On Wednesday April 11, our DSISD high school interns went to Garfield Lake Park to work with students from STRIVE Prep Westwood Middle School. These students participate in a Community Adventure Program (CAP) class run at their school by Cottonwood Institute, another local nonprofit. Students in this CAP class explore local environmental issues, choose an issue to address as a class, and collaborate with other organizations to design and implement a student-directed Action Project to positively address their issue.
We evaluated Garfield Lake using six different tests. We looked at temperature, pH, dissolved oxygen (DO), turbidity, phosphates, and nitrates. Here is a quick rundown of each test:
We took a thermometer and put it in the lake water for approximately 20 seconds. On this day, it read 20° Celsius, which equals 68°F.
We filled a test tube with 5 mL of lake water. We added an activation tablet and shook the tube until it was dissolved. We compared the color the water turned to a chart that let us know what the pH was. It turned green, which is a pH of 7, or neutral. This is great for aquatic life.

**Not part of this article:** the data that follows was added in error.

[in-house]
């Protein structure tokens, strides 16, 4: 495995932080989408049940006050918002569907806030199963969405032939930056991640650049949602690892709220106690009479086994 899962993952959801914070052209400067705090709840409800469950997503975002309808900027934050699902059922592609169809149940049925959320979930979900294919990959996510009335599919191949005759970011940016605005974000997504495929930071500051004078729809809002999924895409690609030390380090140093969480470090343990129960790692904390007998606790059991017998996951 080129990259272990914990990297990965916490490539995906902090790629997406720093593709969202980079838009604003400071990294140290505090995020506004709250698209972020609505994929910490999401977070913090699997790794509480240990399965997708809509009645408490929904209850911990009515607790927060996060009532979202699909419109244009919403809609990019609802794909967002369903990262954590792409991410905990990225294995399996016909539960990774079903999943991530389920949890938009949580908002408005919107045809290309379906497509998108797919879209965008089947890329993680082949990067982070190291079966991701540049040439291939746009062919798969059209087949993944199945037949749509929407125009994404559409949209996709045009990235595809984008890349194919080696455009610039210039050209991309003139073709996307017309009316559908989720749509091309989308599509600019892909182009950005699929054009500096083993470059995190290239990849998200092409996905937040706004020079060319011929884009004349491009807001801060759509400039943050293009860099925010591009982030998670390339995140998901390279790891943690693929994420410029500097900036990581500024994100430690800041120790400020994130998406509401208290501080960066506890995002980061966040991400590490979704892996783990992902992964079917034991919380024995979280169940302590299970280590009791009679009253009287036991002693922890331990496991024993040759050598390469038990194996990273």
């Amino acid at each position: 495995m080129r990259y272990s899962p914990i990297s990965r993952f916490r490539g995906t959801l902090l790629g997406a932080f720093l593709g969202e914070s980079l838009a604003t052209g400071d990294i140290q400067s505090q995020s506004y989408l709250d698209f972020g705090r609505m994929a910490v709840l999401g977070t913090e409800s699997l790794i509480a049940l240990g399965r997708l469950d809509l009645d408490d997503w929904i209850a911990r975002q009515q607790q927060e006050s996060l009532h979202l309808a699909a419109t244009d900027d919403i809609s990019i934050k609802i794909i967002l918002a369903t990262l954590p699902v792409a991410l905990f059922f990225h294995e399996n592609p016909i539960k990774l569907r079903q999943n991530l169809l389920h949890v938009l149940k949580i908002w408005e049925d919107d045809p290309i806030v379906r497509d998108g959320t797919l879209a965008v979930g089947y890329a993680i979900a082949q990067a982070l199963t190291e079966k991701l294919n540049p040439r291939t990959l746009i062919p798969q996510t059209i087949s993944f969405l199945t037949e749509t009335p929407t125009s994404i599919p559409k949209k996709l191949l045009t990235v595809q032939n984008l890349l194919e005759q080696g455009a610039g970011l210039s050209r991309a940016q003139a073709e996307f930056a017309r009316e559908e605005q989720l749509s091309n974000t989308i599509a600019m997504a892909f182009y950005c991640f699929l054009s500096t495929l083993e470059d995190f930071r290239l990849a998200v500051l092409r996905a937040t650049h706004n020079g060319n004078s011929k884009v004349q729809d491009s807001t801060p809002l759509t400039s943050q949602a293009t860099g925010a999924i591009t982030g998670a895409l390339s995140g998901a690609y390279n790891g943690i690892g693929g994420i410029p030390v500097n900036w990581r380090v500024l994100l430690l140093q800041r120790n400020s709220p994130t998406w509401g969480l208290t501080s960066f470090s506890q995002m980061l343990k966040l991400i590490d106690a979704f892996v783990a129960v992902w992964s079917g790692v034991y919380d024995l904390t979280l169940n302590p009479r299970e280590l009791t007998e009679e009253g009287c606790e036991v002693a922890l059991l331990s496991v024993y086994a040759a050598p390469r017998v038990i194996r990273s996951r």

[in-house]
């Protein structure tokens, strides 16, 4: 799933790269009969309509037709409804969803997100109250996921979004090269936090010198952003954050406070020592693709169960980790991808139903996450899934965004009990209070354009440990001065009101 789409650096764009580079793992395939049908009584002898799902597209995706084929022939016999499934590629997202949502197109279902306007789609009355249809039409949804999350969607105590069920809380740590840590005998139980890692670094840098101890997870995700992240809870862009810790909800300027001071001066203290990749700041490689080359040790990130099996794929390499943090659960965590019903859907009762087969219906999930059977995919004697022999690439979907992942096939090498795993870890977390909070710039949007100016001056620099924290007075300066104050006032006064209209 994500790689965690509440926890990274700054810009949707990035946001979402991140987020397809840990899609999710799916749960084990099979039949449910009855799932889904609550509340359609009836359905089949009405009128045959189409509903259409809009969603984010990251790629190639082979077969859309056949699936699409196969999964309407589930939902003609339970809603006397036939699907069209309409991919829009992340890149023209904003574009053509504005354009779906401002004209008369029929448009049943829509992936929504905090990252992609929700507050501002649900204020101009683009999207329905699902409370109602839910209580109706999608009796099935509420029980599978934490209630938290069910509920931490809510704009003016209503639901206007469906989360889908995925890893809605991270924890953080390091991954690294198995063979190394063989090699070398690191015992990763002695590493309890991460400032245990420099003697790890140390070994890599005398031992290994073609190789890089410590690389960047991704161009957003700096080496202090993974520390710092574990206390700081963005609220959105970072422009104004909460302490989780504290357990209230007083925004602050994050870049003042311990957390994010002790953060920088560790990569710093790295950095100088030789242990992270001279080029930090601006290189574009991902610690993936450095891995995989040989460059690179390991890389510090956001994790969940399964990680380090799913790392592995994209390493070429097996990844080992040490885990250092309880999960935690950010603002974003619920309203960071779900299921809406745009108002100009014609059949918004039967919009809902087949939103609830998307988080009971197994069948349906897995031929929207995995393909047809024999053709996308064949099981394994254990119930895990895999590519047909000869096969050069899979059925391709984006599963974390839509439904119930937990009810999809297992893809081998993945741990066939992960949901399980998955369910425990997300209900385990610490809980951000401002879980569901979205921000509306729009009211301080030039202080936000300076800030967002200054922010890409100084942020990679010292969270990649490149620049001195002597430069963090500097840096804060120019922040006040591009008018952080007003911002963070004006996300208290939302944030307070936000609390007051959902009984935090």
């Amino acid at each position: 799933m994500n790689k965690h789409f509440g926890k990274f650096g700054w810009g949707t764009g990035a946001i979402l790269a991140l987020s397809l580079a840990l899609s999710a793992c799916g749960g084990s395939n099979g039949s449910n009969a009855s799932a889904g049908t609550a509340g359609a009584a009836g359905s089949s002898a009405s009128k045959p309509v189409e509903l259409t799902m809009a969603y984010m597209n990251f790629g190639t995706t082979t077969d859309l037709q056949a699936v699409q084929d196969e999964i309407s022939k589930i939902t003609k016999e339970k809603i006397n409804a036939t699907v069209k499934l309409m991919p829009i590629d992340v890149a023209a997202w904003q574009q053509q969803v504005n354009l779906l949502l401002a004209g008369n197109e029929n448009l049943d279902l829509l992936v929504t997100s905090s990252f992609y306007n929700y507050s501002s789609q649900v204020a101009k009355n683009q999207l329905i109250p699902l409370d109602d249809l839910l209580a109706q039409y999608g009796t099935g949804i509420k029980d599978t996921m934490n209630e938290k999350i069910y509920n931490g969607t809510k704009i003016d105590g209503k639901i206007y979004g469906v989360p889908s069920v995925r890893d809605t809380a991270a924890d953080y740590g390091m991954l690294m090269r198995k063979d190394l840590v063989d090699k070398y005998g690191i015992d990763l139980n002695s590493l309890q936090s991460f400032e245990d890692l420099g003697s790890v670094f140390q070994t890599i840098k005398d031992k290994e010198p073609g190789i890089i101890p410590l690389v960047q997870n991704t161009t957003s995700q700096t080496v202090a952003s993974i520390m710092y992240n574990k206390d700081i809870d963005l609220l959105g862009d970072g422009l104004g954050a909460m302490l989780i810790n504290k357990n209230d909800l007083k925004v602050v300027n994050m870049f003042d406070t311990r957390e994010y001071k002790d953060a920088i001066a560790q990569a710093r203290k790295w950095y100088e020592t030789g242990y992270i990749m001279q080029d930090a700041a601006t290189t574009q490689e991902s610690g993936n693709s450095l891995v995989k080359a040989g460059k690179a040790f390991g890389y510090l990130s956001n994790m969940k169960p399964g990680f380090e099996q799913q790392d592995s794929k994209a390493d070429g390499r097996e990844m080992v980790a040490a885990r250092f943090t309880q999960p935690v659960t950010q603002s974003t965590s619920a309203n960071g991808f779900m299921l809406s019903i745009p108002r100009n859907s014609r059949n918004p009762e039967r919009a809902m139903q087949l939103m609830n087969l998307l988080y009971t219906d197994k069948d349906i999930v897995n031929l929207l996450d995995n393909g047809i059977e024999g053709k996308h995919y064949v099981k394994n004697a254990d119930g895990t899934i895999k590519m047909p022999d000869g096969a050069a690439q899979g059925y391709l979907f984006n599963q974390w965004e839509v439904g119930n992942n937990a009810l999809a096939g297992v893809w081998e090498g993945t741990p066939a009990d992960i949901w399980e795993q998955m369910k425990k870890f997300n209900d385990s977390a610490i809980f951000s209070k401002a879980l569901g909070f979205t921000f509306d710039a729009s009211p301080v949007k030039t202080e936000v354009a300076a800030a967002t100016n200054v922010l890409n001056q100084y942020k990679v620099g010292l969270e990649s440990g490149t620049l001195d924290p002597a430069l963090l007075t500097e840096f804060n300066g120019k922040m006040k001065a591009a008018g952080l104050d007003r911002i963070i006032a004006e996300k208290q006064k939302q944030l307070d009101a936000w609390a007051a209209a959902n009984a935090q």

We completed a similar test to pH for DO. We took a smaller test tube and filled it with lake water. We added two activation tablets to the water, shook the tube, and waited for them to dissolve. Our result was a pale pink color, which our chart told us was about 4 parts per million (ppm). Since higher temperatures reduce DO levels, this was still a healthy level for critters.
We used a plastic cylinder with a Secchi disk symbol on the bottom to measure the clarity of the lake water. We determined it was around 12 Jackson Turbidity Units (JTUs). While the water was fairly clear, we did find lots of little water bugs swimming around in our sample!
We tested phosphate levels using a similar test to pH and DO. We filled a test tube with lake water, added an activation tablet, and waited five minutes. We determined the concentration was 2 ppm. According to our chart, this was fair, but further research told us that anything above 1 ppm can negatively impact aquatic life.
We tested nitrate levels with another test tube and tablet combination. The two tablets we added showed a yellowish color, which told us it was about 3.5 ppm. Like the phosphate test, this concentration is fair but not great. Both phosphates and nitrates act as fertilizers and cause rapid growth and decay of aquatic plants.
Overall, we were pleased to find that Garfield Lake is in better shape than the students expected. We enjoyed working with these students and look forward to seeing how these tests will influence their action project and interest in environmental issues going forward.